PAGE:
Back in my review of the William Hartnell story, The Chase, my angle was on how the Daleks are “Booked” – i.e. how they are written and presented to the public.
I made the point about how at that stage, they weren’t supposed to be the most threatening force in the universe and so making the story almost comical in its portrayal of them was not the bad thing that so many fans believe it to be.
Since then in their nine subsequent appearances in Classic Who, I lamented the way they went from being super-villains in Daleks’ Master Plan and Power of the Daleks, to rubbish characterless drones who were mostly fodder to keep a Davros story moving along.
Yes, as much as their final Classic Who story – Remembrance of the Daleks – was a top quality tale, the Daleks were a spent force long before that point.
So bringing them back was not without its risks.
Any writer tasked with the responsibility would have to make sure their iconic status was re-established and that viewers would find them refreshing.
So could Rob Shearman do it in the effectively titled Dalek?
We shall see.
Doctor Who – Dalek Review: What’s This One About?
Heavily influenced by Jubilee – the Big Finish Audio by the same writer starring The Sixth Doctor & Evelyn Smythe – it’s about a single Dalek left over from a war who is kept prisoner and tortured.
This one escapes and wreaks havoc upon the base it has been kept in, but a bond it has formed with Rose leads to it changing.
Thoughts – How To Book The Daleks (Part 2)
Booking is important.
In professional wrestling, a form of pre-determined “Sports Entertainment”, the ability to sell tickets to the arenas and the shows to a Pay Per View audience depends upon people believing that there’s something worth buying; believing that something interesting might happen.
So the main event of the card has to involve a credible threat. If nobody believes the challenger will win then they won’t bother paying to see it.
As such, wrestling promoters – if they are doing their jobs right and they so rarely are – must ensure that the challenger is perceived as someone who has a chance of beating the champion.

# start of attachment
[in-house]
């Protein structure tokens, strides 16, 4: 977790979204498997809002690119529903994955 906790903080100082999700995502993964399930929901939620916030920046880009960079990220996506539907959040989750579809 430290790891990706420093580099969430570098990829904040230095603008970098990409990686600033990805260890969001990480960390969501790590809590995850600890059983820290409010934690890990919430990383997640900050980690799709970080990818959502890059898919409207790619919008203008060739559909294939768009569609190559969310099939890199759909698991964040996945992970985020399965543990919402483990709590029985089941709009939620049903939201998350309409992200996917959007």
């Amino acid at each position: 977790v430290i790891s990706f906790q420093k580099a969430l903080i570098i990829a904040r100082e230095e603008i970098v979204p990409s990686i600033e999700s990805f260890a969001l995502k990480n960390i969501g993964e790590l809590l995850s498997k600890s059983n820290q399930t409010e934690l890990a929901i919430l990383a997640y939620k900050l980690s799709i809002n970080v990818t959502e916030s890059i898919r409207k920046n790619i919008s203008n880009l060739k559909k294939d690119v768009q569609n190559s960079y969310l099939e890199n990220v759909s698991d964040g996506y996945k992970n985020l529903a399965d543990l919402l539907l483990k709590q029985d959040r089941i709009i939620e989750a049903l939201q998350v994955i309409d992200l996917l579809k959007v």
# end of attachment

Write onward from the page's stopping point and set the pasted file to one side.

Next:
This thinking can be applied to the Daleks.
The Daleks – as far as the general public are concerned – are the main villains in Doctor Who. They are his most deadly enemy. Within the context of the show this is also the case.
So they have to be strong, they have to have credibility; a belief that the Doctor might not be able to defeat them.
The Daleks from Destiny onwards were killed in such great numbers and so easily that each time they came back for more there was no drama. What was the point of it?
RTD was faced with the dilemma of making them credible and threatening again, and what better way to do that than to have one single Dalek wreak so much havoc.
It’s booked as being almost invincible, while also being a clever enough foe to outsmart its opponents at every turn. A one “man” war machine.
The Dalek is also given a personality, feelings and a sense of individualism. Through the power of Rob Shearman’s writing, we almost end up feeling sorry for it, despite it having just killed so many people. To some degree, the Dalek cuts through his captors like a Stallone or Schwarzenegger style action hero and the way it developed a bond with Rose and the way the Doctor was so desperate to see it killed, it almost, almost flipped the show on its head and turned the hero into the villain and the villain into the hero.
The Doctor’s reaction is what sells it most. He’s a mixture of terrified and furious. Its mere presence brings out a side to the Doctor that we’ve not seen before, even going back into the Classic Era. He wants to hurt it, he wants to kill it, he is the one – as I say – almost acting like the villain. And it’s summed up beautifully by the Dalek saying “You would make a good Dalek” to him.